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Joe  <[log in to unmask]> 2002.08.14. 09:16:27 -7h-kor írta:

> > Well, are you interested in a summary of its grammar?
>
> Sure...

_VOWELS_

Long Wer has a quite simple vowel system similar to Hungarian (or if that's more familiar, Quenya :) It has ten vowels but that ten is actually seven because the distinguishment of short and long variants.

a       /A/             á       /a:/
e       /E/             é       /e:/
i       /i/             í       /i:/
o       /o/             ó       /o:/
u       /u/             ú       /u:/
Note that the last three long vowels(í,ó,ú) is actually written with grave accent but often simplified to acute accent in computer transliteration. The cats don't distinguish long vowels in writing but the language does (like Latin) so there's a lil' difficulty reading their glyphs -- and that's not the only problem.

_CONSONANTS_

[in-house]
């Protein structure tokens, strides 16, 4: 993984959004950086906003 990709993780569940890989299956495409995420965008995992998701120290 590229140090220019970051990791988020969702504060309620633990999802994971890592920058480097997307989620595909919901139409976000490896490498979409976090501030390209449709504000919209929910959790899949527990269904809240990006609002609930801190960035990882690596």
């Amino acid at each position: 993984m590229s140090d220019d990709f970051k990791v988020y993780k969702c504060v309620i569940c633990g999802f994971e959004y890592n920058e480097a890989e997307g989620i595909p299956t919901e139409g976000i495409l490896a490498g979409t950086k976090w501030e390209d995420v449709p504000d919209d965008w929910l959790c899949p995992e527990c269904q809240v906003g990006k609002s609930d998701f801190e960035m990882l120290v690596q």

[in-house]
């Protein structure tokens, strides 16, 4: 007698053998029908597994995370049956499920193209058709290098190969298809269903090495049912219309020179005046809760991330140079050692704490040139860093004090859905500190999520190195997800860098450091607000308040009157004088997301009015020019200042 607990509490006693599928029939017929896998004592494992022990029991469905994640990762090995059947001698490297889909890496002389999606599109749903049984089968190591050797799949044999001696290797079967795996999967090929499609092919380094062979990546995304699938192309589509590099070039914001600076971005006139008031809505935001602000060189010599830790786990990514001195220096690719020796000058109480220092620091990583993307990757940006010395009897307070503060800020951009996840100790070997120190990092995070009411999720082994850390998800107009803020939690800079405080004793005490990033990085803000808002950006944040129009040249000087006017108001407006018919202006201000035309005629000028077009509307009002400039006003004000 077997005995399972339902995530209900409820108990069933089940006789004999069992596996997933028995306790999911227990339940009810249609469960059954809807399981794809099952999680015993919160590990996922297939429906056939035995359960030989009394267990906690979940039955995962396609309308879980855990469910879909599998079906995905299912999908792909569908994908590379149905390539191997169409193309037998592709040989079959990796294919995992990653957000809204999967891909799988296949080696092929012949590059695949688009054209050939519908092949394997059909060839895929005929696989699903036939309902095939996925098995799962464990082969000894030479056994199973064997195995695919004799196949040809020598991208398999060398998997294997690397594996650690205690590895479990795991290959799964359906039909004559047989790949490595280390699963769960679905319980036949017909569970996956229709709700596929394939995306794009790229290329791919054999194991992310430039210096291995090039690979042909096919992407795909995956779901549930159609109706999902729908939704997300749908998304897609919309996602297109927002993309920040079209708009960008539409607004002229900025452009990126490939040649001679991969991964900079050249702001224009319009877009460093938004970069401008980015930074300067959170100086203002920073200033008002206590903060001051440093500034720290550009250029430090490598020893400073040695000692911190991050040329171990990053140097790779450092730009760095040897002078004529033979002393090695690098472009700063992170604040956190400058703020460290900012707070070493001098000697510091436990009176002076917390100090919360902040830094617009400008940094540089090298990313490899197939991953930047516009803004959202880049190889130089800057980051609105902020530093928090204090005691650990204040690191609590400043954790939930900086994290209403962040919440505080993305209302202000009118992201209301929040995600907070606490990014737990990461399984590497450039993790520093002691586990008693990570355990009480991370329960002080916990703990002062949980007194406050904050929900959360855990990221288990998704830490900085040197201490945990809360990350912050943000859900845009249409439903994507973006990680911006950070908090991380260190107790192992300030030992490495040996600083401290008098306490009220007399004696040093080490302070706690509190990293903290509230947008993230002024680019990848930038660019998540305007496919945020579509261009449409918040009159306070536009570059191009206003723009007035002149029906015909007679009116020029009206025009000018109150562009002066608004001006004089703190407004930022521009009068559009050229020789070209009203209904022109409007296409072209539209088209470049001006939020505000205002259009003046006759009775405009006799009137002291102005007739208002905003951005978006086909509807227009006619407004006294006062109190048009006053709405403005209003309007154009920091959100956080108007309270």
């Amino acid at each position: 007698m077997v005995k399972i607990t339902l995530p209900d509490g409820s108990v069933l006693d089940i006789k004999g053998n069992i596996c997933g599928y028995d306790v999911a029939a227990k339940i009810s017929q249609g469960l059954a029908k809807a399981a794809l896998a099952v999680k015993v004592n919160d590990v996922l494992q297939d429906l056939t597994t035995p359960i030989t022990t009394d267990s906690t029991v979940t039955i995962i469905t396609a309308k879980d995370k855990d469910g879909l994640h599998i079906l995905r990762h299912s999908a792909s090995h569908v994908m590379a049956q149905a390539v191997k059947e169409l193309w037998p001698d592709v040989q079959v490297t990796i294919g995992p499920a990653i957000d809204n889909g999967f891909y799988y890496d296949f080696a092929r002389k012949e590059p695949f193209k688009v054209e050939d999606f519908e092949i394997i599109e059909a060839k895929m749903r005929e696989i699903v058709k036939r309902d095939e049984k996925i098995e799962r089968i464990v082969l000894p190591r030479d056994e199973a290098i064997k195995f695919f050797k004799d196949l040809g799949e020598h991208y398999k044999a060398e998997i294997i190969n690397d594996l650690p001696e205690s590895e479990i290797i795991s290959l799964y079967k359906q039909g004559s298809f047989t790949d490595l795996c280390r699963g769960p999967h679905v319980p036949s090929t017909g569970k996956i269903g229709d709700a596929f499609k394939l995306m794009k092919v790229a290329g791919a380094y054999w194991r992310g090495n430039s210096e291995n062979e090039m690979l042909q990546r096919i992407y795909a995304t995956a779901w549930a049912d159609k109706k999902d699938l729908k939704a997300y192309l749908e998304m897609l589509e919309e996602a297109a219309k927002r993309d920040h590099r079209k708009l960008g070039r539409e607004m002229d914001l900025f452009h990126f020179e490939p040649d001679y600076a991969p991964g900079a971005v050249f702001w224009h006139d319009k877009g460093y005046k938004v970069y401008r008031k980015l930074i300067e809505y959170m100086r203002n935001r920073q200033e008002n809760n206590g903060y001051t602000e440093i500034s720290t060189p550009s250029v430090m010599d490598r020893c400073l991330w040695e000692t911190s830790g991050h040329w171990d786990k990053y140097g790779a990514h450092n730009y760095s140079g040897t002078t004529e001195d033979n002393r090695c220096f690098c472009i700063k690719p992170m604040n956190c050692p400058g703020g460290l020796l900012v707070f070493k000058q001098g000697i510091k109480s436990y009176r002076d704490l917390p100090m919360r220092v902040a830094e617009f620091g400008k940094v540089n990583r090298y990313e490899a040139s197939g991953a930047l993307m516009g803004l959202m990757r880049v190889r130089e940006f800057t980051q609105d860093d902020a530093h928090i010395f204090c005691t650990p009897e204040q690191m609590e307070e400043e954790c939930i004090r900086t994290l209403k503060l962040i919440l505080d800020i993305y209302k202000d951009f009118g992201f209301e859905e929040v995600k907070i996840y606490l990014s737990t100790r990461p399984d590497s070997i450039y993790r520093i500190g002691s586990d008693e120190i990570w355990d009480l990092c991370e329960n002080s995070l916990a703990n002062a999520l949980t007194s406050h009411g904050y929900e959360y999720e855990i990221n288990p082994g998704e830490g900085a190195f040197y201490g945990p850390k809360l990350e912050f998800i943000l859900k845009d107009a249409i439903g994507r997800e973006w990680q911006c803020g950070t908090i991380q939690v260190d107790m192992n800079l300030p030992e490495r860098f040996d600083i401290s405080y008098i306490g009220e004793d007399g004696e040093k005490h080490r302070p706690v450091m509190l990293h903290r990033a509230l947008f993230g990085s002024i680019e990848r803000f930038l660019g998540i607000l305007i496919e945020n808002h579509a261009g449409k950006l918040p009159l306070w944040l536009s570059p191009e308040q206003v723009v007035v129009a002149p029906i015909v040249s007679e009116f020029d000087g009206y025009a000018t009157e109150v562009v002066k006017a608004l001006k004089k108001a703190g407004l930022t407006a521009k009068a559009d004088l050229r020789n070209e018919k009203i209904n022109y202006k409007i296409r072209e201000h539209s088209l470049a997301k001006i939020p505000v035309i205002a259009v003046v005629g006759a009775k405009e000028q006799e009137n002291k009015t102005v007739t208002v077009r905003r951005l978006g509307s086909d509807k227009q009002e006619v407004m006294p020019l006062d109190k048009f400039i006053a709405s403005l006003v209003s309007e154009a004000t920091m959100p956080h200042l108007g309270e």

Well, as with vowels, I wanted a simple system sounding familiar to european ears and a friendly ortography.

Their consonants are the following (ordered according to the Meyadhew Alphabet Table)

d       /d/     t       /t/     s       /s/
g       /g/     q       /k/     z       /z/
                k       /k_h/   dzs     /dZ/
b       /b/     p       /p/     sh      /S/
y       /j/     ty      /t_j/   x       /ks/    {mostly for borrowed words except xit "foot"}
w       /v/     f       /f/     (ch     /tS/)
m       /m/     r       /r/     h       /h/
n       /n/     l       /l/
ny      /J/     (lh     /l`/)

The consonants in parentheses are disappeared form LW during its evolution but they still have signs for them.

_CONSONANT CLUSTERS_
LW uses a limited number of consonant clusters. They are:
     mb, nd, ng, mbw, ndw, ngw, nt, nq, ntw, nqw, rd, ld, rt, lt, dw, gw, bw, yw, mw, nw, nyw, tw, qw, rw, lw,sw, shw, hw, wy, my, ry, ly, sf, lq, lqw

_SYLLABE PATTERN_
At the beginning of a word, it can be (C)(w)V. Inside words we can have (C)(C)(w)V. At the end of a word, (C)(C)(w)V(C). Of course only those consonants can be put together whisch form a valid consonant cluster. Otherwise an attaching vowel comes between the two consonants. (In words with front vowels are in the majority, that's i or e, otherwise o or a [it depends on whether the attaching vowel is binding two nouns to one or an ending to the root etc.])
--
Mau
Ábrahám Zsófia alias Mau Rauszer
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